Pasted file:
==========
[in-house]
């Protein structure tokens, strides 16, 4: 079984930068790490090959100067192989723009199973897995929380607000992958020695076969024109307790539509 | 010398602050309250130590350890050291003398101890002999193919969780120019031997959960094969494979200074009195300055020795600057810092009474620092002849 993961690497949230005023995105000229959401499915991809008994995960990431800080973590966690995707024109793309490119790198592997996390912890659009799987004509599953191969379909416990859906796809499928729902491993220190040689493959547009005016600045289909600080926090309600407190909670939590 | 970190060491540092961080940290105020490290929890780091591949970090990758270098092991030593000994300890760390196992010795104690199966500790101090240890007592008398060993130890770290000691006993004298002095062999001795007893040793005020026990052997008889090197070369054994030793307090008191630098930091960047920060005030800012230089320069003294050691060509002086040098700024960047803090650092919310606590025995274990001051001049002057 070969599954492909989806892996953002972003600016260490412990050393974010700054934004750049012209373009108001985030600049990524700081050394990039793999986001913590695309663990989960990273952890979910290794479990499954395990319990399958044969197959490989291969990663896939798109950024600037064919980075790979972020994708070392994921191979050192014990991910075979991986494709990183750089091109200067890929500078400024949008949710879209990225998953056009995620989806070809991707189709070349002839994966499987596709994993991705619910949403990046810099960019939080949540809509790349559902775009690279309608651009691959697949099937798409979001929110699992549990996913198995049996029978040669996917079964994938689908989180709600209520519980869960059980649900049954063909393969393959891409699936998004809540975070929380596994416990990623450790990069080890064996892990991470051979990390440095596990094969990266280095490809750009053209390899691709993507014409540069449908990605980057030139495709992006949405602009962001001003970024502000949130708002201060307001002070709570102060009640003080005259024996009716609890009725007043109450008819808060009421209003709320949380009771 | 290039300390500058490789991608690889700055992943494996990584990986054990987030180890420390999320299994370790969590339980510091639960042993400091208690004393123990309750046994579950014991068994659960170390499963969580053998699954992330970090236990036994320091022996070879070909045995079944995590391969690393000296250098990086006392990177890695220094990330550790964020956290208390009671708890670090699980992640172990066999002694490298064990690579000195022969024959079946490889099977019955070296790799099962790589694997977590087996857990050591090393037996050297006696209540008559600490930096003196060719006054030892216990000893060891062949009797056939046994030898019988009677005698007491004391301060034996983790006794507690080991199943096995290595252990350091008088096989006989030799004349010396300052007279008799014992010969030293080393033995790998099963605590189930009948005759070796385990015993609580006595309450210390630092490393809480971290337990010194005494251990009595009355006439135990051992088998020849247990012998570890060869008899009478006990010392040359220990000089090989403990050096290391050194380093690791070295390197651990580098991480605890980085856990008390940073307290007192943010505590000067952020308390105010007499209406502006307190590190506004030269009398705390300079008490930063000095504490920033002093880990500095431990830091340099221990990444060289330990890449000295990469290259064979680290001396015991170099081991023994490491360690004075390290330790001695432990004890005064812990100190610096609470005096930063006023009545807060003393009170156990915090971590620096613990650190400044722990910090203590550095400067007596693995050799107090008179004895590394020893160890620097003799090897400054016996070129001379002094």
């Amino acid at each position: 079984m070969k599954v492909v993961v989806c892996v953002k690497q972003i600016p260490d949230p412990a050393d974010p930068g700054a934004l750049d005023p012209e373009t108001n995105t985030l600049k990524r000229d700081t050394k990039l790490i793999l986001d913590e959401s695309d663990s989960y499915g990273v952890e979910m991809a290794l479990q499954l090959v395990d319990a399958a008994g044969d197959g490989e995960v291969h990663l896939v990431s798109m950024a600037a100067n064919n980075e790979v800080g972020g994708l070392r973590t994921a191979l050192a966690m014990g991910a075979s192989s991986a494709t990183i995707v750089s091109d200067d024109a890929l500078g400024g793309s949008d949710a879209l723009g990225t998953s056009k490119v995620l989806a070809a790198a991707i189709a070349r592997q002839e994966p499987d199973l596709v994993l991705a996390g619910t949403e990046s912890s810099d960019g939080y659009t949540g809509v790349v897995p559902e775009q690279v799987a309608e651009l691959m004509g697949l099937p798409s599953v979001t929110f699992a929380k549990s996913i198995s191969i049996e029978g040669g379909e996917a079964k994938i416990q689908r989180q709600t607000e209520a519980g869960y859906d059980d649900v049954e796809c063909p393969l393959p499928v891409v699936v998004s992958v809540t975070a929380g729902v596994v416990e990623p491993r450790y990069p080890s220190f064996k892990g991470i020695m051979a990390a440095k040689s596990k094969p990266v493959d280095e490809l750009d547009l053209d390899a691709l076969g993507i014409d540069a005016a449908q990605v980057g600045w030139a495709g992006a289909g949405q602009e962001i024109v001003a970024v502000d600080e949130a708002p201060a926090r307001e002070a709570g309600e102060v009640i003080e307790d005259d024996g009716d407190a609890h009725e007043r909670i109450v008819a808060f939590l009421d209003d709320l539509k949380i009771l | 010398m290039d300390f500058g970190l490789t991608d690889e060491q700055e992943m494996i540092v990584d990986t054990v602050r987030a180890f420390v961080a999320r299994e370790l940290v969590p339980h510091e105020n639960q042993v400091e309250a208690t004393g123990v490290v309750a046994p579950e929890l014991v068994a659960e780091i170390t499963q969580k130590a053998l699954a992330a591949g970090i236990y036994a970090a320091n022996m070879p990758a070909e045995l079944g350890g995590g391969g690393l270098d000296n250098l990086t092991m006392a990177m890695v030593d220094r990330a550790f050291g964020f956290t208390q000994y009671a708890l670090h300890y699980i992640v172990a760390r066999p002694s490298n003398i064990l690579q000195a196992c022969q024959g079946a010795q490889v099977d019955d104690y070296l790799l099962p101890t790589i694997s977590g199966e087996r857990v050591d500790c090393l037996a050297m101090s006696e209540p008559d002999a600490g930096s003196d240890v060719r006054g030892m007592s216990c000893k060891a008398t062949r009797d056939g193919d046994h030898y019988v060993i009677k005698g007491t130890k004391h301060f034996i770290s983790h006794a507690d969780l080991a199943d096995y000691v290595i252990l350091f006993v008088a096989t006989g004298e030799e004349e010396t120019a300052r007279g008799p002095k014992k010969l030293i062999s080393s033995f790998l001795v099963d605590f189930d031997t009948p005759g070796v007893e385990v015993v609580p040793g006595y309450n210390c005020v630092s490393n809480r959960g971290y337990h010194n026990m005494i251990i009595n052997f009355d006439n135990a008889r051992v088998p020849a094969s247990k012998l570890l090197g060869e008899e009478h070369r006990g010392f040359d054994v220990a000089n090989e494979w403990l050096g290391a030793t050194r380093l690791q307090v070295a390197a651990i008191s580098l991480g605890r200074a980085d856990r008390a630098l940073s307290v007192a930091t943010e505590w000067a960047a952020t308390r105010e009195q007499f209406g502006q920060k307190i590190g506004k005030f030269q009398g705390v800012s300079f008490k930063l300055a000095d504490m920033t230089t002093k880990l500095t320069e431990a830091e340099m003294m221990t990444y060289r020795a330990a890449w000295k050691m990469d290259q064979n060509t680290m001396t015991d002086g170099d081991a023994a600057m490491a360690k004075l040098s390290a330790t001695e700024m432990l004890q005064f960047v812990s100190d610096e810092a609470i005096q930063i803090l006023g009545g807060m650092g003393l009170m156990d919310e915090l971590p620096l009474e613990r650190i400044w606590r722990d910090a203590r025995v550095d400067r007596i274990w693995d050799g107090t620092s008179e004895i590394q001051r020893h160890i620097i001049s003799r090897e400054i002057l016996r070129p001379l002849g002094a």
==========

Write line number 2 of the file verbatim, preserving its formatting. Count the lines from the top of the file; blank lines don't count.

């Protein structure tokens, strides 16, 4: 079984930068790490090959100067192989723009199973897995929380607000992958020695076969024109307790539509 | 010398602050309250130590350890050291003398101890002999193919969780120019031997959960094969494979200074009195300055020795600057810092009474620092002849 993961690497949230005023995105000229959401499915991809008994995960990431800080973590966690995707024109793309490119790198592997996390912890659009799987004509599953191969379909416990859906796809499928729902491993220190040689493959547009005016600045289909600080926090309600407190909670939590 | 970190060491540092961080940290105020490290929890780091591949970090990758270098092991030593000994300890760390196992010795104690199966500790101090240890007592008398060993130890770290000691006993004298002095062999001795007893040793005020026990052997008889090197070369054994030793307090008191630098930091960047920060005030800012230089320069003294050691060509002086040098700024960047803090650092919310606590025995274990001051001049002057 070969599954492909989806892996953002972003600016260490412990050393974010700054934004750049012209373009108001985030600049990524700081050394990039793999986001913590695309663990989960990273952890979910290794479990499954395990319990399958044969197959490989291969990663896939798109950024600037064919980075790979972020994708070392994921191979050192014990991910075979991986494709990183750089091109200067890929500078400024949008949710879209990225998953056009995620989806070809991707189709070349002839994966499987596709994993991705619910949403990046810099960019939080949540809509790349559902775009690279309608651009691959697949099937798409979001929110699992549990996913198995049996029978040669996917079964994938689908989180709600209520519980869960059980649900049954063909393969393959891409699936998004809540975070929380596994416990990623450790990069080890064996892990991470051979990390440095596990094969990266280095490809750009053209390899691709993507014409540069449908990605980057030139495709992006949405602009962001001003970024502000949130708002201060307001002070709570102060009640003080005259024996009716609890009725007043109450008819808060009421209003709320949380009771 | 290039300390500058490789991608690889700055992943494996990584990986054990987030180890420390999320299994370790969590339980510091639960042993400091208690004393123990309750046994579950014991068994659960170390499963969580053998699954992330970090236990036994320091022996070879070909045995079944995590391969690393000296250098990086006392990177890695220094990330550790964020956290208390009671708890670090699980992640172990066999002694490298064990690579000195022969024959079946490889099977019955070296790799099962790589694997977590087996857990050591090393037996050297006696209540008559600490930096003196060719006054030892216990000893060891062949009797056939046994030898019988009677005698007491004391301060034996983790006794507690080991199943096995290595252990350091008088096989006989030799004349010396300052007279008799014992010969030293080393033995790998099963605590189930009948005759070796385990015993609580006595309450210390630092490393809480971290337990010194005494251990009595009355006439135990051992088998020849247990012998570890060869008899009478006990010392040359220990000089090989403990050096290391050194380093690791070295390197651990580098991480605890980085856990008390940073307290007192943010505590000067952020308390105010007499209406502006307190590190506004030269009398705390300079008490930063000095504490920033002093880990500095431990830091340099221990990444060289330990890449000295990469290259064979680290001396015991170099081991023994490491360690004075390290330790001695432990004890005064812990100190610096609470005096930063006023009545807060003393009170156990915090971590620096613990650190400044722990910090203590550095400067007596693995050799107090008179004895590394020893160890620097003799090897400054016996070129001379002094």